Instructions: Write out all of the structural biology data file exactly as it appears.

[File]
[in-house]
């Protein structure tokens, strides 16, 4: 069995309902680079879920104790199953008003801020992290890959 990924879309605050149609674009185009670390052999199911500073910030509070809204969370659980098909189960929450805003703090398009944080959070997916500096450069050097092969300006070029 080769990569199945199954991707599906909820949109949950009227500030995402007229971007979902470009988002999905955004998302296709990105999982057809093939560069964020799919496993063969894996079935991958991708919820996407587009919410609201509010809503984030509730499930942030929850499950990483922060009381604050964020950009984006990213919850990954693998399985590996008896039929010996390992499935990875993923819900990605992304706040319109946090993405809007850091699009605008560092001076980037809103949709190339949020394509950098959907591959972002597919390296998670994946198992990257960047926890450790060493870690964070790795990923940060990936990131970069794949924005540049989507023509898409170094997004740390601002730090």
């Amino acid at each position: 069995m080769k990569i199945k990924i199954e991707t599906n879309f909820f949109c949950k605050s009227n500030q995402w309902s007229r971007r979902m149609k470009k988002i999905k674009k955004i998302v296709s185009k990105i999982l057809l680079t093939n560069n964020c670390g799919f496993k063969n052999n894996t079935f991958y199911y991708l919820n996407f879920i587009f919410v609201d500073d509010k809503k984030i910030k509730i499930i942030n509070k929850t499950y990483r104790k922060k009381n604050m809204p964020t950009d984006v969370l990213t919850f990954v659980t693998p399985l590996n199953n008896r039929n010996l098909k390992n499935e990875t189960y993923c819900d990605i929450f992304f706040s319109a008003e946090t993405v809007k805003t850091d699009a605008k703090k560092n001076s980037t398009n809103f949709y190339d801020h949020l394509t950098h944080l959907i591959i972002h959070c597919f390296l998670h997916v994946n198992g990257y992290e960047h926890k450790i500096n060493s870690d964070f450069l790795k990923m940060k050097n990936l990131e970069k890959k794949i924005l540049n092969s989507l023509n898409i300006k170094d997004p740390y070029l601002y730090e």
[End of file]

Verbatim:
[in-house]
């Protein structure tokens, strides 16, 4: 069995309902680079879920104790199953008003801020992290890959 990924879309605050149609674009185009670390052999199911500073910030509070809204969370659980098909189960929450805003703090398009944080959070997916500096450069050097092969300006070029 080769990569199945199954991707599906909820949109949950009227500030995402007229971007979902470009988002999905955004998302296709990105999982057809093939560069964020799919496993063969894996079935991958991708919820996407587009919410609201509010809503984030509730499930942030929850499950990483922060009381604050964020950009984006990213919850990954693998399985590996008896039929010996390992499935990875993923819900990605992304706040319109946090993405809007850091699009605008560092001076980037809103949709190339949020394509950098959907591959972002597919390296998670994946198992990257960047926890450790060493870690964070790795990923940060990936990131970069794949924005540049989507023509898409170094997004740390601002730090």
């Amino acid at each position: 069995m080769k990569i199945k990924i199954e991707t599906n879309f909820f949109c949950k605050s009227n500030q995402w309902s007229r971007r979902m149609k470009k988002i999905k674009k955004i998302v296709s185009k990105i999982l057809l680079t093939n560069n964020c670390g799919f496993k063969n052999n894996t079935f991958y199911y991708l919820n996407f879920i587009f919410v609201d500073d509010k809503k984030i910030k509730i499930i942030n509070k929850t499950y990483r104790k922060k009381n604050m809204p964020t950009d984006v969370l990213t919850f990954v659980t693998p399985l590996n199953n008896r039929n010996l098909k390992n499935e990875t189960y993923c819900d990605i929450f992304f706040s319109a008003e946090t993405v809007k805003t850091d699009a605008k703090k560092n001076s980037t398009n809103f949709y190339d801020h949020l394509t950098h944080l959907i591959i972002h959070c597919f390296l998670h997916v994946n198992g990257y992290e960047h926890k450790i500096n060493s870690d964070f450069l790795k990923m940060k050097n990936l990131e970069k890959k794949i924005l540049n092969s989507l023509n898409i300006k170094d997004p740390y070029l601002y730090e």